15/12/2015 12:59 GMT | Updated 15/12/2016 05:12 GMT

The British Electronic Music Scene Is Alive and Kicking

How does so much talent come out of such a comparatively small territory as the British Isles? In music, it's long been the case - ever since the Beatles, the Stones, Led Zep and Bowie conquered the world way back when.

In geographical terms, Britain may be small compared to the land mass of many other countries, but what's packed into these islands is a wealth of creative talent. In electronic music, there are a disproportionate number of acts from the UK lighting up the world's stages when you take into account that we're just a fairly insignificant territory off the west coast of Europe.

Britain isn't alone, of course. Holland's population is about a quarter of the UK's, and yet 30% of the Top 100 DJs are from the Netherlands. However, Holland has a hugely supportive infrastructure and a dance music industry looked upon favourably by the establishment - where conferences are state funded and grants readily available for creatives within the electronic music sphere.

The UK dance scene is still shining worldwide despite the attitude of an oft-hostile government. The ruling Conservative party is no friend of the UK dance scene, having legislated against it in the past, and yet somehow artists and labels and festivals and club-nights flourish despite a financial recession and indifference - at best - from the powers that be.

And this is all in spite of the UK - and London in particular - losing a significant number of nightclubs over the past few years. Local authorities and the police have made it increasingly difficult for clubs to comply with every restriction put upon them, and in London the sprawling Crossrail monolith has deprived the night-time economy of the Astoria, LA2, Cable, SW1 Club and the Kings Cross venues Canvas, The Cross and The Key in recent times.

There's no night-time industries champion for London, as there is in those other chief western European cultural capitals Paris and Berlin. And there's no Agent Of Change law, whereby property developers have to pay for soundproofing themselves if they build a new apartment block near an established music venue (although one has recently been proposed in Parliament as part of ongoing discussions about the proposed Housing and Planning Bill).

So artists, labels, promoters, DJs and festival organisers have to plough their own furrows - spurred on by self-belief, willpower, and a do it yourself professional attitude. It's down to the vision, talent, creativity and hard work that the UK electronic music scene is still a major player on the global stage - and is worth billions of pounds a year to the UK economy.

The UK has innovated many facets of the global dance scene. House and techno may have come from the US originally, but we popularlised them and effectively sold them back to our Stateside cousins, just as the Beatles and the Stones did with rhythm & blues back in the day. Hardcore, on the other hand, was a very British invention - a product of the slightly crazy turn-of-the-nineties rave days - and that in turn led to jungle and then drum & bass, a very British genre that's now conquered the world and made stars of great black Britons such as Fabio & Grooverider, Goldie, Roni Size, LTJ Bukem, Shy FX, Bryan Gee and Jumping Jack Frost.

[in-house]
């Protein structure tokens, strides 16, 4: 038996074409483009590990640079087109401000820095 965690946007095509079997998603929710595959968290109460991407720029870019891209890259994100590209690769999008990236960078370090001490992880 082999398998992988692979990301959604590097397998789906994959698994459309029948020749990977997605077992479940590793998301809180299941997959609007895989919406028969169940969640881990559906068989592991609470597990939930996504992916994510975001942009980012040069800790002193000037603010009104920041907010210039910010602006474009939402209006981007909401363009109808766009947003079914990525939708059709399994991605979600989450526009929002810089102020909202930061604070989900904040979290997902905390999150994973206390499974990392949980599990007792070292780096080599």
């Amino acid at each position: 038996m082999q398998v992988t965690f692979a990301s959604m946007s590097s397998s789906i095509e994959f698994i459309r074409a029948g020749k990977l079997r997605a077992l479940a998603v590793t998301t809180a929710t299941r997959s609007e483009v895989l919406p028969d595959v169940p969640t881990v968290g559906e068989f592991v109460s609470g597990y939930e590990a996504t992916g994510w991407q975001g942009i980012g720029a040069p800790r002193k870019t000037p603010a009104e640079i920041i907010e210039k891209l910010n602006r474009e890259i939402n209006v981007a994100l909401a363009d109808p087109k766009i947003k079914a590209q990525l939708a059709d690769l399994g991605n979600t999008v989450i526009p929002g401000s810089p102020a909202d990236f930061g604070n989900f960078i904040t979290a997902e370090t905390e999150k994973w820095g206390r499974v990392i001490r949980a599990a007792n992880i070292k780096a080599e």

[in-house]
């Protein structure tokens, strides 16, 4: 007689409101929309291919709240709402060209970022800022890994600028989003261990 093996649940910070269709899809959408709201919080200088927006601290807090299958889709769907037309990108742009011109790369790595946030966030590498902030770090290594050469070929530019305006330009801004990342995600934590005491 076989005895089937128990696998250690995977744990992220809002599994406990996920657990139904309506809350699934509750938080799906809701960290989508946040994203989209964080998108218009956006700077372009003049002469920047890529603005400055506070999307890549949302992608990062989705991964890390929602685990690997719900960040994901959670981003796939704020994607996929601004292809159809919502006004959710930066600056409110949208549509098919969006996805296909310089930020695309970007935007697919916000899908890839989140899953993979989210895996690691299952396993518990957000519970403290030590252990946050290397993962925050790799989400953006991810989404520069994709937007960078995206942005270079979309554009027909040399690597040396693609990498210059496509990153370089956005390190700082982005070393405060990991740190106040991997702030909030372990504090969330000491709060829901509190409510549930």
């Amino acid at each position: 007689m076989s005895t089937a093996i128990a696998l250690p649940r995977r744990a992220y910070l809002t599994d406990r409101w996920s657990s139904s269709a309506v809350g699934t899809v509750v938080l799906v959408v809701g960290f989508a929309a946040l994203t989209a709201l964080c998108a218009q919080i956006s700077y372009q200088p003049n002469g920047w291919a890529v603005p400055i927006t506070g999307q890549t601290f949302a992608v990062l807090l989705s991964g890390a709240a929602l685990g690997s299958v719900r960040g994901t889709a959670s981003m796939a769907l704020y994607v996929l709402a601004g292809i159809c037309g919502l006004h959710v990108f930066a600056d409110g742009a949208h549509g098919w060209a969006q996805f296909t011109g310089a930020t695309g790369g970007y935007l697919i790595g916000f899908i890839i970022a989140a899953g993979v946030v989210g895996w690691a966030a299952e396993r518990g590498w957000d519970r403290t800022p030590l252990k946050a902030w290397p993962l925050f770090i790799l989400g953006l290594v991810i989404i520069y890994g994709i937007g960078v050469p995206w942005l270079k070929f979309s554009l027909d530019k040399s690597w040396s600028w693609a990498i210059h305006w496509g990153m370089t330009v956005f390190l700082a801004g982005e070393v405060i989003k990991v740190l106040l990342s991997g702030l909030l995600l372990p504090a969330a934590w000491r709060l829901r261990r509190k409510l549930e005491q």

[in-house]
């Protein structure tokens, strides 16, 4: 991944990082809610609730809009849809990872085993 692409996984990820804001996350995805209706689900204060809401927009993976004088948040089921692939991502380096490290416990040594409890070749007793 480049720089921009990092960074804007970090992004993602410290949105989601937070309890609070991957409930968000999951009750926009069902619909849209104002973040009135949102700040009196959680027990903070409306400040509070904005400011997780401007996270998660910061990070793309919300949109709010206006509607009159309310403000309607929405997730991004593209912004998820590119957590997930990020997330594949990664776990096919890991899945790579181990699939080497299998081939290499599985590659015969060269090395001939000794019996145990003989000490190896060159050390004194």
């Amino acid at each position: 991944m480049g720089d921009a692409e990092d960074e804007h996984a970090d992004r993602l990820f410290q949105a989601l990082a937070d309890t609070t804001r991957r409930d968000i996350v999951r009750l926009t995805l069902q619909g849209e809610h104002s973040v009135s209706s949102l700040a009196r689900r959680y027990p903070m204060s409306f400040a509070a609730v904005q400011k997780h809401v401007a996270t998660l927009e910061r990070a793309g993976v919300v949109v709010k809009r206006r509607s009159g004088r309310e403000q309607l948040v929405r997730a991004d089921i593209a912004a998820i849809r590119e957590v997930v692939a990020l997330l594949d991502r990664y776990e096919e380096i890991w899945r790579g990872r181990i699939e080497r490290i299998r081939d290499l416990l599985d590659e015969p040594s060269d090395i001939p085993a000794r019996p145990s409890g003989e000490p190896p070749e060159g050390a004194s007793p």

The UK also birthed 2-step/garage in the late '90s and then dubstep in the noughties, the latter of which plummeted in popularity as quickly as it had risen thanks to the instant connectivity of the worldwide web.

At the end of every year, DJ Magazine highlights the cream of British talent via our Best Of British awards. Instead of looking outwards internationally - the scene has become global, after all - we focus exclusively for one month on what's happening on our own doorsteps. And what do we find? A scene in rude health.

There's a new generation of superstar DJs who've risen up from the underground, without selling themselves out to commercial considerations. So joining Carl Cox and Pete Tong, Sasha & Digweed and Fatboy Slim, we now have cats such as Eats Everything, Jackmaster, Skream, Jamie Jones, Maya Jane Coles, Scuba, Huxley and Breach. Garage-tinged brothers Disclosure can now sell out Madison Square Gardens, while drum & bass don Andy C sells out Ally Pally - on his own.

Big live juggernauts like Faithless, Leftfield, The Prodigy and Underworld have been joined by newer live acts such as Hot Chip, Bonobo, Karenn, Paranoid London and Crazy P. The quality new acts keep coming in all spheres.

Goldie breathes new life into his landmark mid-90s d&b album 'Timeless' by working with the Heritage Orchestra. Aphex Twin wins a Grammy. World-beating festivals such as Glastonbury and Bestival continue to astound, with ever-increasing dance music coverage. Even much-lamented Manchester venue the Hacienda is 'going classical' now, all without so much as a sniff of an Arts Council grant.

In Scotland, despite the closure last summer of leading Glasgow venue The Arches, the scene is flourishing, reflected in the DJ Mag Best Of British awards by nominations for techno stalwarts Slam, breakthrough label Dixon Avenue Basement Jams, best album contender The Revenge for his disco opus 'Love That Will Not Die', breakthrough DJ Jasper James, and long-running Glasgow nitespot Sub Club.

And it's a similar story in other regions. The UK is still dancing to its own drum - and for this we should all be very proud.

CARL LOBEN, editor, DJ Magazine

The DJ Mag Best Of British awards are at Heaven in London on Wednesday 16th December, featuring sets by Leftfield, Steve Lawler, Fabio & Grooverider, Yousef, Nocturnal Sunshine (aka Maya Jane Coles), Special Request (aka Paul Woolford), Slam, Tim Green, Justin Robertson, The Revenge, Greg Wilson, Jasper James and many more.